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Analysis and player ratings: Union 1-0 Crew

Photo: Paul Rudderow

Winless since their 3-0 road victory over New England on July 17, the Union did just enough to take three points off of a depleted Columbus Crew side before a packed house at PPL Park on Saturday night. Zac MacMath earned his second clean sheet in three attempts and Sebastien Le Toux continued his resurgent goal-scoring form with the game’s only goal in the 32nd minute.

Rise of Roger

Since the heavily publicized signing of Freddy Adu, the Union’s best playmaker has been…You guessed it, Roger Torres. Long gone are the criticisms of Torres as a purely offensive player as the diminutive Colombian has cranked up his work rate and can be frequently seen dropping deep into his own half to nick the ball off of an attacker or make himself available for an outlet pass. On Saturday, Torres was the driving force in the midfield and not only put Le Toux in behind the Columbus defense for the game’s only goal, but was also responsible for setting the table on multiple other occasions, a claim that no other Union midfielder can make.

The Adventures of Michael Farfan

Perhaps taking a page out of Jurgen Klinsmann’s playbook, Peter Nowak deployed Michael Farfan in a holding capacity alongside Brian Carroll. Like Jose Torres for the Nats, a deep lying playmaker sitting in a holding spot allows for consistent creative link play between defense and attack if—and its a big if—that player has the defensive chops to hold down the ball-winning part of the job. And while Michael Farfan has looked uncomfortable playing on the left side of the pitch, his defensive sensibilities are dramatically improved. If you need proof of this, ask one Robbie Rogers, who is undoubtedly nursing a pair of sore ankles and a badly bruised ego following the rough treatment Marfan delivered over 90 minutes. Restored to his preferred side of the field, his overall comfort on the ball returned and his quick passing created time and space for the Union in the build.

Given his attacking abilities however, one is left to wonder if the Union would be better suited with Okugo slotting in alongside Carroll from the opening whistle, freeing up Marfan to create chances from a more advanced role. No matter the scenario, Marfan is proving himself a valuable, versatile asset for the Union, one who continues to earn playing time wherever it is available.

The Bash Brothers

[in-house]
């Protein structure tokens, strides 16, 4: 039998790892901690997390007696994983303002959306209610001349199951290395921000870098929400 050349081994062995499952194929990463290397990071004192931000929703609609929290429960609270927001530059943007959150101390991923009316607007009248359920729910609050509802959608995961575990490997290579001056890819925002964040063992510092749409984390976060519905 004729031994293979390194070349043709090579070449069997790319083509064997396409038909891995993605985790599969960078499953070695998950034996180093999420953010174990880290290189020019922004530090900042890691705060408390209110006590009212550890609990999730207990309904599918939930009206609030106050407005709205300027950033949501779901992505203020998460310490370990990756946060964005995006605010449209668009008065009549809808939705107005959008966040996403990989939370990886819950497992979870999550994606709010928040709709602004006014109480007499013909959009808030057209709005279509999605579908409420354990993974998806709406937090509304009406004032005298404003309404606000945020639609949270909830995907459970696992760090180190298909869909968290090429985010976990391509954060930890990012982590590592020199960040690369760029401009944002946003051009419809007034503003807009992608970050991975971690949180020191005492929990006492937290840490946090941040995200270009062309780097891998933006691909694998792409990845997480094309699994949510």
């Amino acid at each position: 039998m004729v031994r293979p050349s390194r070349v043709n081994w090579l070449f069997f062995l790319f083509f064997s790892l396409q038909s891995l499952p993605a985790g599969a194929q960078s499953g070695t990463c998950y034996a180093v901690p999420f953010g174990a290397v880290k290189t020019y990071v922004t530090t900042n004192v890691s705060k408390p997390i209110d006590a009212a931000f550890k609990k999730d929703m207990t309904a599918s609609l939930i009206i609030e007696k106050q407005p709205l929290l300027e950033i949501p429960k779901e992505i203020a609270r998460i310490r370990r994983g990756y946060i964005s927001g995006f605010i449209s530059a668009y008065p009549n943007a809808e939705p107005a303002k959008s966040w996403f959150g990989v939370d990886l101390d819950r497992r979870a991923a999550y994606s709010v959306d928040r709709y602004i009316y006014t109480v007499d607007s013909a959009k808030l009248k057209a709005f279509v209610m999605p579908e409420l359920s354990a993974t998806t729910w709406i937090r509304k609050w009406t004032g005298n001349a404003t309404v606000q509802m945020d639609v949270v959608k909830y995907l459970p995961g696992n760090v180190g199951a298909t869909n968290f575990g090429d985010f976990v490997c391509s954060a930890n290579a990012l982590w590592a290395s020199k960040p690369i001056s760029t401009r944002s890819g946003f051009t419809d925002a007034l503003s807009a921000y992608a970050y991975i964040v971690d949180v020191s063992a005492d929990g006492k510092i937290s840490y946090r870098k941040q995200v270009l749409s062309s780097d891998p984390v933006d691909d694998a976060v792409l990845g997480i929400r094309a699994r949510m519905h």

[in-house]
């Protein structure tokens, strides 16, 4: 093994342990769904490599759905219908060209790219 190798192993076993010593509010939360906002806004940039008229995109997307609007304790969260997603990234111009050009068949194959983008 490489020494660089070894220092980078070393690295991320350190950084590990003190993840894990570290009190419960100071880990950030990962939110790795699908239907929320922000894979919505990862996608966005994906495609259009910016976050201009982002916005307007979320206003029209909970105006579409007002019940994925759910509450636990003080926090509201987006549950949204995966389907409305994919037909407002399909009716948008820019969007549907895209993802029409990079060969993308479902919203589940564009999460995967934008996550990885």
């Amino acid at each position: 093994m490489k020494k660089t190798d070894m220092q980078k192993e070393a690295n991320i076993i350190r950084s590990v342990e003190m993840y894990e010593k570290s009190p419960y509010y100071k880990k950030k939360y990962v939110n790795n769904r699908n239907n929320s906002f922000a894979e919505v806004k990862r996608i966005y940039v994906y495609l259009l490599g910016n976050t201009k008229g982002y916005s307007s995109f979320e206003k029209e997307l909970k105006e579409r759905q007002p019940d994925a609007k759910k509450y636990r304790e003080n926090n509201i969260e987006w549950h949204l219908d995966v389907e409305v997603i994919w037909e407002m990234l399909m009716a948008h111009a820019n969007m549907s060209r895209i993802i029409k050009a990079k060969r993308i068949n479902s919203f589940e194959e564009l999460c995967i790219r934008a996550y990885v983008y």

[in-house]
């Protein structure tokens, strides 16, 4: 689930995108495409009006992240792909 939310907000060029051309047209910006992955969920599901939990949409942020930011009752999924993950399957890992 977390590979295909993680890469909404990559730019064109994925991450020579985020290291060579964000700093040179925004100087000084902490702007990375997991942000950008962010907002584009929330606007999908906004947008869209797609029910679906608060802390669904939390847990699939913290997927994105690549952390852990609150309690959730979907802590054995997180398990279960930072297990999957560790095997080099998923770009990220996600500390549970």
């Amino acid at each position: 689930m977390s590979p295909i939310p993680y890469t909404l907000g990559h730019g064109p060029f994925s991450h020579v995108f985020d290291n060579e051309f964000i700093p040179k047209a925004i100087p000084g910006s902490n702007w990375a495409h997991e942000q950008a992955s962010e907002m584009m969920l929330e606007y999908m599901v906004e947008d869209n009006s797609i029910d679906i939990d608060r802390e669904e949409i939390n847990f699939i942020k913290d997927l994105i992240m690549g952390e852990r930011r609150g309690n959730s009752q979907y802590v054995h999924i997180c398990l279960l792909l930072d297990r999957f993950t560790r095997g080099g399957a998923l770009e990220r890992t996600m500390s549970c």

When the Union defense has struggled during the 2011 season, it has been against speedy forwards who can operate in a pocket of space between the centerbacks and Brian Carroll, the kind of small, nimble strikers who can slip in behind the defense or attack with pace. Columbus’ Andres Mendoza and Tommy Heinemann are neither small, nimble nor pacy.

Time and again, Carlos Valdes and Danny Califf have hammered a sign into their lawn reading, “Big dumb animals need not apply.” One need only re-watch the pounding Stephen Lenhart received on his visit to Chester to realize just how unlikely either Union centerback is to lose a physical confrontation. Yet, Columbus insisted on fielding two loafing forwards and, as expected, neither found any space all night as they were hounded, harassed and hurried at every turn by the bigger, faster, stronger Union duo.

Good Job Alex Prus

Honored before the match as only the second MLS official to reach his 200th match, Alex Prus provided the PPL Park faithful with a flowing yet physical brand of soccer that needs to become a reliable staple of MLS play. Prus set the tone early, allowing strong 50-50 challenges to go unpunished and retained a consistent stance throughout the match. The players, perhaps used to the choppy, foul-strewn landscape of a traditional MLS match, seemed a bit confused by Prus, who was happy to allow play to flow smoothly. In the end, the spectacle of the game benefited from the performance of the referee and he kept himself out of spotlight. It is a style of officiating that other MLS referees would do well to emulate, and one that players and fans would be happy to get used to. Well done, Sir.

Player Ratings

Zac MacMath – 8